I must guiltily confess that in our last move, I pitched ALL my AHRs and Speculums. They are SO DAMN HEAVY, and I access everything online these days, too. JSTOR has Speculum (up to whatever date they cover) and my school has it on paper; we subscribe to something that has AHR. They're already piling up in my office.

Glad to hear about the reviews! You are probably right to pass on them, though; doing the conference paper will be more important right now. I was so excited when I first got the chance to review books that I agreed to do a bunch, and then I realized: wait a minute, these are NOT going count for tenure! (or not enough to make it worth taking time away from the book to write them.) So, I declared a moratorium on them for a couple of years! But it was certainly good experience to do them.

Jonathan Dresner said...

In the "you might be sorry you asked" category, I keep my journals, for the most part, in the bathroom. I don't read the articles there (I hardly ever read the articles in AHR or JAS) but it's a fantastic place to read book reviews....

When I'm done with them they go on a shelf in the student lounge, and if I move, they'll stay there. Unless there's an article which I really want to hold on to, then it goes on my shelf.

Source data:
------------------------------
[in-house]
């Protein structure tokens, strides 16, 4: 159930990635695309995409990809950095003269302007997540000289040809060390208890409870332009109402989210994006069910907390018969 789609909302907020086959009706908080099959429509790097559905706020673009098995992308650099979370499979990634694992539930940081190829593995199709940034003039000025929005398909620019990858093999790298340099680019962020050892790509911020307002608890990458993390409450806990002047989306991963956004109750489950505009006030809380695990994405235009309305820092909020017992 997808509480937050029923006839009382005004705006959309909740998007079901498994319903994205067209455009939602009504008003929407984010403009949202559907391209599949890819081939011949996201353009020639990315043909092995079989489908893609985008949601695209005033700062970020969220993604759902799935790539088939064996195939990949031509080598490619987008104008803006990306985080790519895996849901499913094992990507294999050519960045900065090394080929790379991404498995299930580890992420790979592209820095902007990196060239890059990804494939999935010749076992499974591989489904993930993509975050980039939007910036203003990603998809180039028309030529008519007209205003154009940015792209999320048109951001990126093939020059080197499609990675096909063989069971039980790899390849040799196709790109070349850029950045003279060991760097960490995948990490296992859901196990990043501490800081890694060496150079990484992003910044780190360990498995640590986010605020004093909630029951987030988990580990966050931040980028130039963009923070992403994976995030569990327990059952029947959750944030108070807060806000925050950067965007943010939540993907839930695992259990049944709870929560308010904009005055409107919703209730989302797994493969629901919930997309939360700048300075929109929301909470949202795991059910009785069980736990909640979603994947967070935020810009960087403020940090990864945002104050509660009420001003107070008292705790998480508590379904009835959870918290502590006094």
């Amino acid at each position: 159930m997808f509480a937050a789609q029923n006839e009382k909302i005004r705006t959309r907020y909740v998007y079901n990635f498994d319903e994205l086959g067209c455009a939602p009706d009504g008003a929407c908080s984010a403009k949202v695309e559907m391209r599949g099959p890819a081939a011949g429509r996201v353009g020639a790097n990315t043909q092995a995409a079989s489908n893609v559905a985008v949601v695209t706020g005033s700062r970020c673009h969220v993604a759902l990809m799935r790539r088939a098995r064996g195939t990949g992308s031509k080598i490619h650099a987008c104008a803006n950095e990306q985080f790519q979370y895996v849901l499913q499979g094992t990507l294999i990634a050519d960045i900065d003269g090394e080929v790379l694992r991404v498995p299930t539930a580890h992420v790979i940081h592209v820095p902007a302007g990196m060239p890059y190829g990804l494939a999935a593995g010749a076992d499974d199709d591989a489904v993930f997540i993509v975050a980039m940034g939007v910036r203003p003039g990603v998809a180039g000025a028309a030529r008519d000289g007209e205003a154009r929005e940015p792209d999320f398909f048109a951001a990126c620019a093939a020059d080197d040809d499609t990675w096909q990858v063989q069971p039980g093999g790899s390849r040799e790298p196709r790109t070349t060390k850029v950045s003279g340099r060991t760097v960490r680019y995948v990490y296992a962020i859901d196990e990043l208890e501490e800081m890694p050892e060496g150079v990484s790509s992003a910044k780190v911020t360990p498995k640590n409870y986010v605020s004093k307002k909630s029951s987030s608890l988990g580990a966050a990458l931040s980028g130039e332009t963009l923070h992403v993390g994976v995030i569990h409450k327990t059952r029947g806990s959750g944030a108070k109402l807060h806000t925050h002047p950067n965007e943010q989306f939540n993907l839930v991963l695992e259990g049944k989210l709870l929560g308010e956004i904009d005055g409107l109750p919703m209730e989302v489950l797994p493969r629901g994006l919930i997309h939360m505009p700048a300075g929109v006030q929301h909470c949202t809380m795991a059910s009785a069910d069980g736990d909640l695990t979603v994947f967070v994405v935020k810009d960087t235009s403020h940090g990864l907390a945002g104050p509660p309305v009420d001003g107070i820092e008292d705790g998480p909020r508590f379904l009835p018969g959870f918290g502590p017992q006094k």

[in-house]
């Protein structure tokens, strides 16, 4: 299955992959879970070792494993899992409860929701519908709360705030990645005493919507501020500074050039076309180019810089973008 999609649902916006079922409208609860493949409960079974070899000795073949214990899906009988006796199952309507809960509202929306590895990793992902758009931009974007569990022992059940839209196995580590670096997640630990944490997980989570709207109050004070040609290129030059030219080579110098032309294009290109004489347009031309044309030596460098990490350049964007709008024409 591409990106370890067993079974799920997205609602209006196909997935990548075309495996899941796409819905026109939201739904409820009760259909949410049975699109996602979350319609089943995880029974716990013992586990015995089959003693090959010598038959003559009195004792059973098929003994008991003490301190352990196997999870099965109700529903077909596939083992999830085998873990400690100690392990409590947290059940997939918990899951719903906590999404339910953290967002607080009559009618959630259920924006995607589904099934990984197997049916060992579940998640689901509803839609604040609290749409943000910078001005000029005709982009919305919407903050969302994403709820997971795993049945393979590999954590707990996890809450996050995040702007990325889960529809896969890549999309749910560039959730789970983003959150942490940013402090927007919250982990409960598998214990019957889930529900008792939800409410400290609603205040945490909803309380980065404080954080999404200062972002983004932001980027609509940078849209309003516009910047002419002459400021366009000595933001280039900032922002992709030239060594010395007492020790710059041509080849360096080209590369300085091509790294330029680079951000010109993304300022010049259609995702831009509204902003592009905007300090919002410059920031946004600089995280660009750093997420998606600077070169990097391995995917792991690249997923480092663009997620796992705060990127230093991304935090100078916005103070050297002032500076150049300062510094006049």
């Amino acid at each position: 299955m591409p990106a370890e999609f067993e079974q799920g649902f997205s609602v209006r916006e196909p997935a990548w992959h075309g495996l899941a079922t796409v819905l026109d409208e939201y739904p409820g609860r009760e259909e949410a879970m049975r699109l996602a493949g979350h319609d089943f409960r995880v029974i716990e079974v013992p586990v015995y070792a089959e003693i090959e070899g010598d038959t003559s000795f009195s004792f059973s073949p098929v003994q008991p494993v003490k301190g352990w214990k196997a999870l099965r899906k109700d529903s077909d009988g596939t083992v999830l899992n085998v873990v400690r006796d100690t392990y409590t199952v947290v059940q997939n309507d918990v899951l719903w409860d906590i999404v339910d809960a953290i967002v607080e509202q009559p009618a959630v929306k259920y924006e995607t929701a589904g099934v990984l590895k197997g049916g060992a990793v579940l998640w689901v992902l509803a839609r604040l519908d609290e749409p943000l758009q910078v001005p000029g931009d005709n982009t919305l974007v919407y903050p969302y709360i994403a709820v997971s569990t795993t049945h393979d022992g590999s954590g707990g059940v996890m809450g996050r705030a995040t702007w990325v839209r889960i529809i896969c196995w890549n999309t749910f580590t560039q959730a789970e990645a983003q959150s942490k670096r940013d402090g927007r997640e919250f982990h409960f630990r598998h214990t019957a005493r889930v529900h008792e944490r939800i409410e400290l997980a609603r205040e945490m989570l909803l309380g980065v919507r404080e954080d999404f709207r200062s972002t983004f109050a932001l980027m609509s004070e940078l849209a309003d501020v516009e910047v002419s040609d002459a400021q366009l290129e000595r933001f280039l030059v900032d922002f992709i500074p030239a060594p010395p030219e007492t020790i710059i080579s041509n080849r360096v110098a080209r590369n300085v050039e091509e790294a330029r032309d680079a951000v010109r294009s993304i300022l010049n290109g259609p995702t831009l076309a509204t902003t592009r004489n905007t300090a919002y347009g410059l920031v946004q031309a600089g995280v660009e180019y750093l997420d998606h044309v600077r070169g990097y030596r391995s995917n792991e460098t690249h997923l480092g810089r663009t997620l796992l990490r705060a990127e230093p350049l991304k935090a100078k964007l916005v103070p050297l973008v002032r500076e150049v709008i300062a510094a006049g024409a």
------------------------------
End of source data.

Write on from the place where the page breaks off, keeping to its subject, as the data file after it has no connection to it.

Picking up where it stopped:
Another Damned Medievalist said...

I am so chuckling as I imagine that, Jonathan!

NK -- glad you agree, and thanks again! I owe you a big drink at K'zoo. The nice thing about the books is that they are both more than tangentially related to what I do, and the one in German I absolutely should read. So I'm not as worried about getting them done. But I have to say that I feel a bit odd reviewing books by people who are Names. One of them, the one I am almost positive you know personally, has a slightly frightening rep. So I expect that, for a while, I will continue to be judicious!

Phlebas said...

ADM--thanks for the kind words on the earlier post. I have fond memories of those days. On the journal question, I'll admit to being something of a packrat. I'm still keeping some Viators and TRHS volumes I got when a certain famous scholar of heresy threw them out years ago, as well as my own Specula and Albions. Fortunately, the history house (yes, house) at Tiny Liberal Arts College has extra bookshelf space where I can store them. As a sidelight, the department keeps its copy of the AHR in the upstairs loo--Johnathan is right that it makes a good place to read reviews.